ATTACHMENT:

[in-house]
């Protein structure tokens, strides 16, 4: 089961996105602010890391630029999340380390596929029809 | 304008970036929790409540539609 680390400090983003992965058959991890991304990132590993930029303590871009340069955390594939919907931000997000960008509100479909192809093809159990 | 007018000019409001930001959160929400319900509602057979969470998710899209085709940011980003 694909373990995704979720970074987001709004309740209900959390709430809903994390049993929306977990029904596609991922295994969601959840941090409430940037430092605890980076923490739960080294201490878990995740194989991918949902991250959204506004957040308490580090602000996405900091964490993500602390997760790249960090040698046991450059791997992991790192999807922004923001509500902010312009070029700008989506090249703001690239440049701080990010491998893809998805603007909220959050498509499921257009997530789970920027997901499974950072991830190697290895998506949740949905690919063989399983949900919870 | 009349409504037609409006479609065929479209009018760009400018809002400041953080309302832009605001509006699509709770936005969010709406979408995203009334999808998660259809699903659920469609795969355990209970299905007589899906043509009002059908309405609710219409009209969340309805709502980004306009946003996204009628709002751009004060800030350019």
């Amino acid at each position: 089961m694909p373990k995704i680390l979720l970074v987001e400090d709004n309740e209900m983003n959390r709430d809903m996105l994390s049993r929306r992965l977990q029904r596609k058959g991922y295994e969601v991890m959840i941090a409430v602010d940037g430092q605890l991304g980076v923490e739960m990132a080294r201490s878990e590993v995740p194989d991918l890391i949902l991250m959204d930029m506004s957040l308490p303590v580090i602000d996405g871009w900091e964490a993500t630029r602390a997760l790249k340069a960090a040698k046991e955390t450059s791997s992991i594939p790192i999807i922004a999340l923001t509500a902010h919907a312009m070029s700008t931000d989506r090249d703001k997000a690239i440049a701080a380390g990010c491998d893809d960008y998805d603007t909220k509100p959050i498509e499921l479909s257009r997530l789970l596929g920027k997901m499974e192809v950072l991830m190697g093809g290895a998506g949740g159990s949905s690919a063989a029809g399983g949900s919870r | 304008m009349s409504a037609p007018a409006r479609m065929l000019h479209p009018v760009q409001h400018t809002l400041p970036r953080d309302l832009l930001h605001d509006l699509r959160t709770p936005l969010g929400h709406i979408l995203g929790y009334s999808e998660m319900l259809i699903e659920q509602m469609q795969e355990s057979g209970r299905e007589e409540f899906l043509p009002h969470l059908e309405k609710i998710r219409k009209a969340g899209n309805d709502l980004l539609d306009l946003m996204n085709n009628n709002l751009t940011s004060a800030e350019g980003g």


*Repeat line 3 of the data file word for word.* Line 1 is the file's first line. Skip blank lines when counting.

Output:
């Amino acid at each position: 089961m694909p373990k995704i680390l979720l970074v987001e400090d709004n309740e209900m983003n959390r709430d809903m996105l994390s049993r929306r992965l977990q029904r596609k058959g991922y295994e969601v991890m959840i941090a409430v602010d940037g430092q605890l991304g980076v923490e739960m990132a080294r201490s878990e590993v995740p194989d991918l890391i949902l991250m959204d930029m506004s957040l308490p303590v580090i602000d996405g871009w900091e964490a993500t630029r602390a997760l790249k340069a960090a040698k046991e955390t450059s791997s992991i594939p790192i999807i922004a999340l923001t509500a902010h919907a312009m070029s700008t931000d989506r090249d703001k997000a690239i440049a701080a380390g990010c491998d893809d960008y998805d603007t909220k509100p959050i498509e499921l479909s257009r997530l789970l596929g920027k997901m499974e192809v950072l991830m190697g093809g290895a998506g949740g159990s949905s690919a063989a029809g399983g949900s919870r | 304008m009349s409504a037609p007018a409006r479609m065929l000019h479209p009018v760009q409001h400018t809002l400041p970036r953080d309302l832009l930001h605001d509006l699509r959160t709770p936005l969010g929400h709406i979408l995203g929790y009334s999808e998660m319900l259809i699903e659920q509602m469609q795969e355990s057979g209970r299905e007589e409540f899906l043509p009002h969470l059908e309405k609710i998710r219409k009209a969340g899209n309805d709502l980004l539609d306009l946003m996204n085709n009628n709002l751009t940011s004060a800030e350019g980003g």